Meet a domestic abuse survivor who built a new life for her family by picking up a welding torch. She's not alone - women are increasingly stepping into "nontraditional" industries as many jobs go unfilled. Here's her story, and that of other women involved in the trades, in their own words:
Guadalupe Hinojosa, Welder at Trendler, Inc.
I get up at 4:30 in the morning to get my children ready to take them to my sister's and by the time I start here depending on if we have overtime will be six or seven in the morning.
And with me whenever I put the gear on I just feel like myself, I feel good because I could hide behind the hood, whatever I'm thinking behind my mind, I don't have - it's not out there. It's like my own little world. I love it.
I went through a domestic violence situation with my ex. The first step for me was to get out of the house. Take my kids and never looked back, and I haven't.
I ended up in a domestic violence shelter, I was struggling, I was dependent on public aid and I wanted to get off of it. I looked at my kids and I thought about their circumstances. They didn't ask to be born but I owe them a living.
I actually started at Chicago Women in Trades. I went to the public aid office, and when I went over there they had a flier, and I gave 'e, a call that same day, and they had an opening so I went and checked it out and I started off.
Scarlet Burmeister, Welding Instructor at Chicago Women in Trades
I have mothers and daughters and sisters and friends and the one thing they have in common is they want to make things, they want to create things, and they want to produce things, they want to go to work.
It's filthy and hard work, but for the people who have the drive for it it really is satisfying.
I had five brothers. So I'm not like the type of girl that grew up in nail polish and Barbie dolls, I grew up playing cars and wrestling. So this suited my um, my ambitions, it just fit me perfectly.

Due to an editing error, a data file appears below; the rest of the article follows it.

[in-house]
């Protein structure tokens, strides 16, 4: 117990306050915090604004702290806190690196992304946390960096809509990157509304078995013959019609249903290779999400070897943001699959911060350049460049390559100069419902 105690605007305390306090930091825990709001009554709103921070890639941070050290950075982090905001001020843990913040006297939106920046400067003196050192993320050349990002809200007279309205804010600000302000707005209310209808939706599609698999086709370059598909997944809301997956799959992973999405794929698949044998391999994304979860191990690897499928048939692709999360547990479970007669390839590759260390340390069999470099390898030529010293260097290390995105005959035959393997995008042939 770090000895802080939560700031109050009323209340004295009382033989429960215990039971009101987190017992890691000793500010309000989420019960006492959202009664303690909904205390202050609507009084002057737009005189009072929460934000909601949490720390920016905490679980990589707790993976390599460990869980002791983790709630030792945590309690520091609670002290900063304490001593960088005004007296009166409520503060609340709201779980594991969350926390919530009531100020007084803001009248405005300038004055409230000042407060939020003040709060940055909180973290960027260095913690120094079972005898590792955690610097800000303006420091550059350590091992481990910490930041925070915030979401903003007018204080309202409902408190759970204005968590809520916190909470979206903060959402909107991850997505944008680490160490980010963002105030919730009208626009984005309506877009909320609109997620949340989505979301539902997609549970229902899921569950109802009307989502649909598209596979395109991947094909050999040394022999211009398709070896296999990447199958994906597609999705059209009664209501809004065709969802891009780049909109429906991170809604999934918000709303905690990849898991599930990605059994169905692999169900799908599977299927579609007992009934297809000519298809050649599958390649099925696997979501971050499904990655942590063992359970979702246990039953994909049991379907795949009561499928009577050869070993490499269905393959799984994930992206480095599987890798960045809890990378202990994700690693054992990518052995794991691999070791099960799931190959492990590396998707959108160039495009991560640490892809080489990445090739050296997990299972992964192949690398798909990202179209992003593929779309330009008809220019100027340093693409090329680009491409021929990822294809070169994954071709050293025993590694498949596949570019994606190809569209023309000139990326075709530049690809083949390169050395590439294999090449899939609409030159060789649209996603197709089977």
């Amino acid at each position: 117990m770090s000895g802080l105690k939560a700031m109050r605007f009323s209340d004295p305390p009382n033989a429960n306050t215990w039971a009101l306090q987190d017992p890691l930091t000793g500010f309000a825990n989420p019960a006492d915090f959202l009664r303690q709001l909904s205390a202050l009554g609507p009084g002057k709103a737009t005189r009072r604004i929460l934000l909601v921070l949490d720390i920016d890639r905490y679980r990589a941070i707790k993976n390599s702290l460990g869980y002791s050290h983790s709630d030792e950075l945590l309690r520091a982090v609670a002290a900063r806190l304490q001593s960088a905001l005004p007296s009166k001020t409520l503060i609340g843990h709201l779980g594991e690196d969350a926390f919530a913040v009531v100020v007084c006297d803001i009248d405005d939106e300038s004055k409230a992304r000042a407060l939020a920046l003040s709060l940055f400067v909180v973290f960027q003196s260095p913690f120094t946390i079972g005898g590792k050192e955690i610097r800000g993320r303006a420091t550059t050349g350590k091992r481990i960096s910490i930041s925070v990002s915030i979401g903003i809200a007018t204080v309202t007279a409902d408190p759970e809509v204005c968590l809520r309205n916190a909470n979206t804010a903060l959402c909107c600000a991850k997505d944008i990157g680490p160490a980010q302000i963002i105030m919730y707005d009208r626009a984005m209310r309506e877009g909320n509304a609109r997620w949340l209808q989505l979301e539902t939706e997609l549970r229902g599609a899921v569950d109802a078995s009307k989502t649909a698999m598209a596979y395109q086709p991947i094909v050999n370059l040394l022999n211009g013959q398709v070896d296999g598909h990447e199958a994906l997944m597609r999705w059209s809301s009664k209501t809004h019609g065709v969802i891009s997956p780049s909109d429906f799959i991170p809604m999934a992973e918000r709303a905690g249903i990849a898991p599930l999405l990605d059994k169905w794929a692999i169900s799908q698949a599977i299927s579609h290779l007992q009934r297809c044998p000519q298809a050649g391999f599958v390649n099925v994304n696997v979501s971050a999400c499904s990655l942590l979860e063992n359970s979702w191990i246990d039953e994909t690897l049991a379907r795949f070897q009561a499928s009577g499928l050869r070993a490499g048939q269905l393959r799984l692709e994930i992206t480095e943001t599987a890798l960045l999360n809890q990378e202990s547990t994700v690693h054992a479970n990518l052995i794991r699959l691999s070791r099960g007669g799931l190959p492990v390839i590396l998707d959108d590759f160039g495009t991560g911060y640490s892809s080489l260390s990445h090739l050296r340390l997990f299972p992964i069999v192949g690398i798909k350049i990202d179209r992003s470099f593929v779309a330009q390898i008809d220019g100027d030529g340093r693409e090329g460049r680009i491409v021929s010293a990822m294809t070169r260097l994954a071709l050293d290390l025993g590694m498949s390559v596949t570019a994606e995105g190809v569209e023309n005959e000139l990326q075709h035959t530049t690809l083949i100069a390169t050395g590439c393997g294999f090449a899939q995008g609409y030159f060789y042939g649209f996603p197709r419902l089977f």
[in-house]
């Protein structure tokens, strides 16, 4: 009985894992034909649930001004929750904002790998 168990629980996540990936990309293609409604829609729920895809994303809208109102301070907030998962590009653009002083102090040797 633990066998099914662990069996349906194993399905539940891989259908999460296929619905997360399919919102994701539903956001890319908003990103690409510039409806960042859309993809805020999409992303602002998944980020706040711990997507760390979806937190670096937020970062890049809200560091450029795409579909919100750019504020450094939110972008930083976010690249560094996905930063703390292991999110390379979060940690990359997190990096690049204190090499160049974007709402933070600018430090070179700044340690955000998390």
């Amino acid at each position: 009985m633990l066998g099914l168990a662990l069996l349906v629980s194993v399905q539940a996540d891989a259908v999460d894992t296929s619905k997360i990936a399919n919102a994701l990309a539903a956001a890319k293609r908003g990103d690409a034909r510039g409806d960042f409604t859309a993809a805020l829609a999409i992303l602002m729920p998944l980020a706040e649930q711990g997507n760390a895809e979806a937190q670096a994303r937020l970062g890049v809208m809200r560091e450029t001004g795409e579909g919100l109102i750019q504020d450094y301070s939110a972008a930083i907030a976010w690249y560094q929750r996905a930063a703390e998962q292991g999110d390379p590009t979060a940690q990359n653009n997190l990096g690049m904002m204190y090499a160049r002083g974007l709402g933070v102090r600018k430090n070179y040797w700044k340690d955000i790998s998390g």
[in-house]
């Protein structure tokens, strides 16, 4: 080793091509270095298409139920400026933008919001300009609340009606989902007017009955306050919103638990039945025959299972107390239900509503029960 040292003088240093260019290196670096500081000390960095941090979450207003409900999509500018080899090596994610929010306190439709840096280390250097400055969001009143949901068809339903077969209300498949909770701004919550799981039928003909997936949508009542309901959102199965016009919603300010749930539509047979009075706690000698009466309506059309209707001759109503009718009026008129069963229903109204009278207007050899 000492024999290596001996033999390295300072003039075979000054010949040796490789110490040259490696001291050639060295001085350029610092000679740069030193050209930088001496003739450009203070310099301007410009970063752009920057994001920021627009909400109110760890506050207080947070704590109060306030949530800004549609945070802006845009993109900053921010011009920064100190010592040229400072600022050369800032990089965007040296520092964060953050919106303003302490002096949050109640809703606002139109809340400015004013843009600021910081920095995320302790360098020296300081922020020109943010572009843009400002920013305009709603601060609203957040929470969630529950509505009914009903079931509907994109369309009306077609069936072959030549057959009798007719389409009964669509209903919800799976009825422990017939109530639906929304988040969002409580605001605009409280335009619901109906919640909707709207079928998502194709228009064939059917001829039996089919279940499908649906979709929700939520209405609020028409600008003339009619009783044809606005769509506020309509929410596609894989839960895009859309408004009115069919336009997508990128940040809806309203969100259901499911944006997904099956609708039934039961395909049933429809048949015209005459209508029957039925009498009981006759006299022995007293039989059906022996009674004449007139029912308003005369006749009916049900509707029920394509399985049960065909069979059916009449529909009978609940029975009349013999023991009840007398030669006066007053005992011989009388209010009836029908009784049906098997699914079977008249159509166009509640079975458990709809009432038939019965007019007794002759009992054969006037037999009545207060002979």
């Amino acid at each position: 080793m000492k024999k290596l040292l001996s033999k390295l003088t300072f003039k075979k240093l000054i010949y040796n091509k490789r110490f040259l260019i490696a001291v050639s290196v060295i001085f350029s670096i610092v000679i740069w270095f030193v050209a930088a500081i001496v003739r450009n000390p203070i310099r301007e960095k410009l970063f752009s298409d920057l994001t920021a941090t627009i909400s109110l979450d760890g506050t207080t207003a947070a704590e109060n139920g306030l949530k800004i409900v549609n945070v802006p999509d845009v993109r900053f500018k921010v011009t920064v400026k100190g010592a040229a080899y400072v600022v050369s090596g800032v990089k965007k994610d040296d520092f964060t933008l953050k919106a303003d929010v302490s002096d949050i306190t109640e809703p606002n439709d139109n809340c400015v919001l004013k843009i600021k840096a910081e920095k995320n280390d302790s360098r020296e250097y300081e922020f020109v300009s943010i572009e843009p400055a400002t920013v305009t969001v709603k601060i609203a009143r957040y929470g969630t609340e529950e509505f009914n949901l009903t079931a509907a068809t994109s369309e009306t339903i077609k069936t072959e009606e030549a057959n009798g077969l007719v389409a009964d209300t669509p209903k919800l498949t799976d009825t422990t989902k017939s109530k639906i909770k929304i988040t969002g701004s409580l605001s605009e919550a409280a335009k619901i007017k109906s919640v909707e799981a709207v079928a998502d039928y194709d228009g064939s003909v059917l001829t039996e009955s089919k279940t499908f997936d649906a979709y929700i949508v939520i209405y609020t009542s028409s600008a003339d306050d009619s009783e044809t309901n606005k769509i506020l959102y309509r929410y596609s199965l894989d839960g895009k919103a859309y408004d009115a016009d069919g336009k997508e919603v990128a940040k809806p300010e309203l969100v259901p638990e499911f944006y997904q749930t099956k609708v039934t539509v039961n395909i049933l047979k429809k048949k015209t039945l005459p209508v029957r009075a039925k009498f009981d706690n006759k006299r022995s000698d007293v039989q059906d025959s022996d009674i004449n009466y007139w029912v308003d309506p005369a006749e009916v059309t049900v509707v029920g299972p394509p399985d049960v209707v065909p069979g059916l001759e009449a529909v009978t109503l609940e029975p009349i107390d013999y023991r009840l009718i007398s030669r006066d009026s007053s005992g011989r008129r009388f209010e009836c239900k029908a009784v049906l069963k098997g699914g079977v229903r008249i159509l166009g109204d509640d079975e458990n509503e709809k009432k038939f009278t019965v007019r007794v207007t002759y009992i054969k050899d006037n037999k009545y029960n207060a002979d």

Right now in the Chicago area there are 10 welding jobs available for each welding job seeker. And so blue collar industries have been vacated by the people who traditionally held them. That's white men, which leaves a great opportunity for women and other minorities to come in and grab these excellent opportunities.
Linda Hannah, Chicago Women in Trades
In the country, three percent of the employees in the skilled trades are women; and it's not impossible for women to be a contractor, electrician, plumber, pipe-fitter.
You get paid well, but you're guaranteed that you're going to each year increase your earnings, you're going to have pensions and some of the best benefits that you can get. So it allows a women to have a house, and to take care of her family if you have a family. But also, it's satisfying - you get to drive around the city and say, "I built that, I was a part of that crew."
The jobs are out there, and the work is certainly doable by women.
I mean we're capable just as a man is, we're able to do all these things; it's awesome, I like it, it makes me feel like I've done more when I get home.
But I stop and I consider the women that're still struggling and going through these problems even now. I want to be able to show them that they have a voice and that they have the will to actually get out of it, they don't have to struggle or at times die for it.
You know there's a saying that goes what doesn't kill you makes you stronger, and I am a heavy believer in that as long as you learn through your experience, you get stronger with it.
Note: These interviews were edited for content.